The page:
Disaster Preparedness for Diabetics

Diabetes Disaster Mode

 Here in California, we prepare for different kinds of disasters: earthquakes, floods, Tsunamis’, mudslides, and forest fires. Of course, this doesn’t just apply to California; the Midwest — home of Tornado Alley — was hit hard by deadly storms and twisters this past November. It’s a given for a lot of us that preparing for the worst is the best thing we can do. But ..How does a diabetic prepare for a disaster?
Many people with diabetes and their families really do not consider the consequences of ignoring this challenge. Neither do their health care providers. Most disaster experts recommend prepping for trouble by storing three days of supplies per person. The truth? That’s simply not enough. I recommend keeping at least seven days’ worth of supplies on hand. I’ve been criticized for making such a suggestion because people argue that it’s just too difficult. I disagree.
The truth is, it’s much more difficult to try and survive without enough diabetes supplies if you should run out before a fresh supply arrives. In 2003, two friends and I sailed to Hawaii from California on a 30-foot sailboat. We were sure it would take about four weeks. It took us 24 days to get there. Fortunately, we’d provisioned the boat with plenty of supplies in case the journey took longer. It was a challenge to determine how much food, water, and diabetic supplies to bring, but we did it. Imagine being told that you can go to the grocery store just once to provide your home with everything you’ll need for 6 weeks — but you won’t be able return to the store until that time ends. (Forget about Instacart or other home deliveries!) We accomplished provisioning our boat for a full EIGHT weeks. I know you’ll find it much easier to provide ONE week of supplies in your disaster kit.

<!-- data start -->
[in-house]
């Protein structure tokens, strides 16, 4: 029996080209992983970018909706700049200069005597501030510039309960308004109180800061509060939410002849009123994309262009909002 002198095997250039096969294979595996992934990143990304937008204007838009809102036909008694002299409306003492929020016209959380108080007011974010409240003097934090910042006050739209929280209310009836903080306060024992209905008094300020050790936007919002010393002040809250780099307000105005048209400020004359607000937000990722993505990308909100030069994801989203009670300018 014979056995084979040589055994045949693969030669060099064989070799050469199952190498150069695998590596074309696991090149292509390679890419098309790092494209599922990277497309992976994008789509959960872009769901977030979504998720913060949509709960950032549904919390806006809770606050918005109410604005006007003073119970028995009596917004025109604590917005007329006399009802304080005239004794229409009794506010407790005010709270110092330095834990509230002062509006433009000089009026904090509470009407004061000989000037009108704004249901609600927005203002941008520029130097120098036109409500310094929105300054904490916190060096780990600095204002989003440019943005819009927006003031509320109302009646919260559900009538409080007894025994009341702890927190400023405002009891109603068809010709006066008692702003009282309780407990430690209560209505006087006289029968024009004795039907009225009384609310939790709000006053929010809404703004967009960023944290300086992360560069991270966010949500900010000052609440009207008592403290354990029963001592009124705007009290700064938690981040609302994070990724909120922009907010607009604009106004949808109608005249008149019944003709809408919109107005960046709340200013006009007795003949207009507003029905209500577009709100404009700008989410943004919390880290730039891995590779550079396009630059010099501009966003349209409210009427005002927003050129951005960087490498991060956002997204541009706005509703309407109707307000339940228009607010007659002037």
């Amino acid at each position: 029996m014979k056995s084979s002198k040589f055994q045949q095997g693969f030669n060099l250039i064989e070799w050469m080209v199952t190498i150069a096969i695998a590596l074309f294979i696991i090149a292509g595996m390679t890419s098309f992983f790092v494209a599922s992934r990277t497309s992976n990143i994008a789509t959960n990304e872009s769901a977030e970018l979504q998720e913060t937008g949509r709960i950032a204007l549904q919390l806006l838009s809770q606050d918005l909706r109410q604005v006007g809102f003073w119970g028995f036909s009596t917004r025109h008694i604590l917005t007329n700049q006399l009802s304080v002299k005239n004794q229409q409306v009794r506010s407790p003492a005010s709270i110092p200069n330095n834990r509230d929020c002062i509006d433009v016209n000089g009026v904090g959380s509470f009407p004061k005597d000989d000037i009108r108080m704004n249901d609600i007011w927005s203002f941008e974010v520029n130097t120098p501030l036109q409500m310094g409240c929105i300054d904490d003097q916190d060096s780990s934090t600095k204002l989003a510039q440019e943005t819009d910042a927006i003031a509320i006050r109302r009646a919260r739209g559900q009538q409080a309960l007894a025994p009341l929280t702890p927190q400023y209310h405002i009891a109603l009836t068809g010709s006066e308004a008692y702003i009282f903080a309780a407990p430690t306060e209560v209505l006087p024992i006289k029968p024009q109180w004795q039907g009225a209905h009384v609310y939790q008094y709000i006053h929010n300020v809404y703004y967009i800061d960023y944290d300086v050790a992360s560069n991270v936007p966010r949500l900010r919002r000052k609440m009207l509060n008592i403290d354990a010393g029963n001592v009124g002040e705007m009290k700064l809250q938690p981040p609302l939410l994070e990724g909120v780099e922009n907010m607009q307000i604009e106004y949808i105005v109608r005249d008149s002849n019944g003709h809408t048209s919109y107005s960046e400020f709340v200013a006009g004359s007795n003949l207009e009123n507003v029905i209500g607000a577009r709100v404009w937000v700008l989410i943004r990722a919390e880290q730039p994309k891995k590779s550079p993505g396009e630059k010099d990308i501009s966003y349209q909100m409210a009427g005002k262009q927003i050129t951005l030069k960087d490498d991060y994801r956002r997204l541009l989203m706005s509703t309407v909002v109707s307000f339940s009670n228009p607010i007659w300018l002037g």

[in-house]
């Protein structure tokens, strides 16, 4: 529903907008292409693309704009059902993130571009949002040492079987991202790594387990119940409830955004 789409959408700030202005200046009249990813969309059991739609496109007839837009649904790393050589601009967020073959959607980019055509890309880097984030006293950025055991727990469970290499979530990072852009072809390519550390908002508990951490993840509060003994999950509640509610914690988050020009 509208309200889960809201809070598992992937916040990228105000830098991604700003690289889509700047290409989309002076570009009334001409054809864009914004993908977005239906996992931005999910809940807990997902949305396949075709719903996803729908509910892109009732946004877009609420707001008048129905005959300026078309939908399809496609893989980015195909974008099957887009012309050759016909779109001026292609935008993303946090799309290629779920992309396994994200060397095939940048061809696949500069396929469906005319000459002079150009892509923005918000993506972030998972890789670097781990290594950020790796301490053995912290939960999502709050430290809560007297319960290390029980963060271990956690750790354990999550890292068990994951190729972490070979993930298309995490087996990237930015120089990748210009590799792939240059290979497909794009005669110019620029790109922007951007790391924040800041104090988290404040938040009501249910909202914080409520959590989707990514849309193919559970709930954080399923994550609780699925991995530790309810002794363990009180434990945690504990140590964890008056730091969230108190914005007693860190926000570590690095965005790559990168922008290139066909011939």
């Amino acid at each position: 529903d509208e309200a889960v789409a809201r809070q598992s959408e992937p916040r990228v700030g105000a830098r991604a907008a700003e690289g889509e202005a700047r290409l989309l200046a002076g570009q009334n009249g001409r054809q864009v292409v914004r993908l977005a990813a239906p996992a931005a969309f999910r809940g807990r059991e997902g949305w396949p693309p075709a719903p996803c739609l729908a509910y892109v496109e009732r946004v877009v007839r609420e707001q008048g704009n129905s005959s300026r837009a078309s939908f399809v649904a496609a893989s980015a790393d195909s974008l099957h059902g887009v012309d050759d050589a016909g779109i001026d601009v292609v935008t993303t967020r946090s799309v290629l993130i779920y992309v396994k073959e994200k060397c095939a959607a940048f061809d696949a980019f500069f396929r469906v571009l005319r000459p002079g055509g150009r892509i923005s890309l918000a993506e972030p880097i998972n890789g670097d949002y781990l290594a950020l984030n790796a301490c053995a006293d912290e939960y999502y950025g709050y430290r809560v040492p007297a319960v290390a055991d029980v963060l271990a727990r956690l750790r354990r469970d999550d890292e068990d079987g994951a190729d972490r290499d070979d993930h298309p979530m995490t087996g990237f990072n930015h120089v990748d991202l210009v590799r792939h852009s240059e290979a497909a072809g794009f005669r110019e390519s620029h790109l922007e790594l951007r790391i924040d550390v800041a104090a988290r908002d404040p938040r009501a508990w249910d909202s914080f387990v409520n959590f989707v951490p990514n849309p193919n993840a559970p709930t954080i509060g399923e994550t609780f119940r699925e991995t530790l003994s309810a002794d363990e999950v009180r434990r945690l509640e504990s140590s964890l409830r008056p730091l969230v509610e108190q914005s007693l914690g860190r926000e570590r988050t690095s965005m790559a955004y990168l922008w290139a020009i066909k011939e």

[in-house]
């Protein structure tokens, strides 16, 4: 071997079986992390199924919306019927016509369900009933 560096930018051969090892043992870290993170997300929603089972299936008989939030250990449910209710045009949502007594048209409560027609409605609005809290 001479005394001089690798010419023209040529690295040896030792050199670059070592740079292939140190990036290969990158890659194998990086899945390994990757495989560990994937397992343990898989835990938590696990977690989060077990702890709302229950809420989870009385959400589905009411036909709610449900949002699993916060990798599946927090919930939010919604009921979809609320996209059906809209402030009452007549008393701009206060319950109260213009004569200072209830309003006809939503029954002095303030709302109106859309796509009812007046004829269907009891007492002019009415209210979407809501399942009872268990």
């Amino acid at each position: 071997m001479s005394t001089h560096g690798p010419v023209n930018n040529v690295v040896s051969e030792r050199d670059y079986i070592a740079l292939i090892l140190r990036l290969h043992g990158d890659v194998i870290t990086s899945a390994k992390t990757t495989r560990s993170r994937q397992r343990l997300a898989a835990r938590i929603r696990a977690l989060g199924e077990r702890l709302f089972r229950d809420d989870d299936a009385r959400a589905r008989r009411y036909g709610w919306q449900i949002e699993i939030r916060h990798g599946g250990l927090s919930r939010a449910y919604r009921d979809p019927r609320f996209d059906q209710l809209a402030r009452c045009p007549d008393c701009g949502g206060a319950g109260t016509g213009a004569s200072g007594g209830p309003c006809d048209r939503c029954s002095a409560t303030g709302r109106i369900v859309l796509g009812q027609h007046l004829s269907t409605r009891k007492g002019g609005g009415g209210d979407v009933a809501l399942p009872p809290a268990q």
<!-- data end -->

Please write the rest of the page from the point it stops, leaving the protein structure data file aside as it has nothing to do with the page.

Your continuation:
Diabetes Disasters 101
Remember, you might be on your own. Do not plan to receive any help. Do not expect your phones to work. So, you need to feel self-reliant. An attitude of fortitude will serve you well. When a disaster strikes, don’t panic. Stress can lower blood sugar. During this time, you do not want your blood sugar to run low. It is better to have your sugar run a bit high. Remember, having higher blood sugar during this time is much safer than having low blood sugar. Your sugar can run 150 md/dL to 250 mg/dL for a while without complications. If your blood sugar goes too low, it can be fatal much faster. Talk to your health care provider about this. You want your diabetes to be least of your concerns during this disaster. Hypoglycemia (low blood sugar) intensifies other traumas, even to the point of worsening your anxiety in a deadly spiral of fear and falling sugar. We want to prevent this.

Often people refer to disaster preparedness packs as “go bags” because you may need to carry your supplies away from your home or other location to safety. It should be portable. When we sailed to Hawaii, we called it a ditch bag. You need to set up three sets of go bags. You do not know where you are going to be when a disaster occurs. For many of us, we’re either going to be at work or at home. You need to have a go bag at each location. It would be ideal to have a third bag at either a relative or close friends. Make sure you rotate the supplies and replace expired items as needed. I have always kept two unopened bottles of insulin in my break room’s refrigerator at work. Keep in mind that hospitals and emergency room may be overwhelmed with patients. Know where your urgent care centers are located around your home and work.
In your disaster bag you should have extra white socks in addition to clothing. If you injure your feet, you need to treat it immediately. Always finish the wound dressing with a pair of clean white socks. Some diabetics who have neuropathy may have numb feet; these diabetics must examine their feet as often as possible during a disaster. With neuropathy, you can injure your feet without knowing it. By time you notice it, the wound has progressed and now you are unable to help others.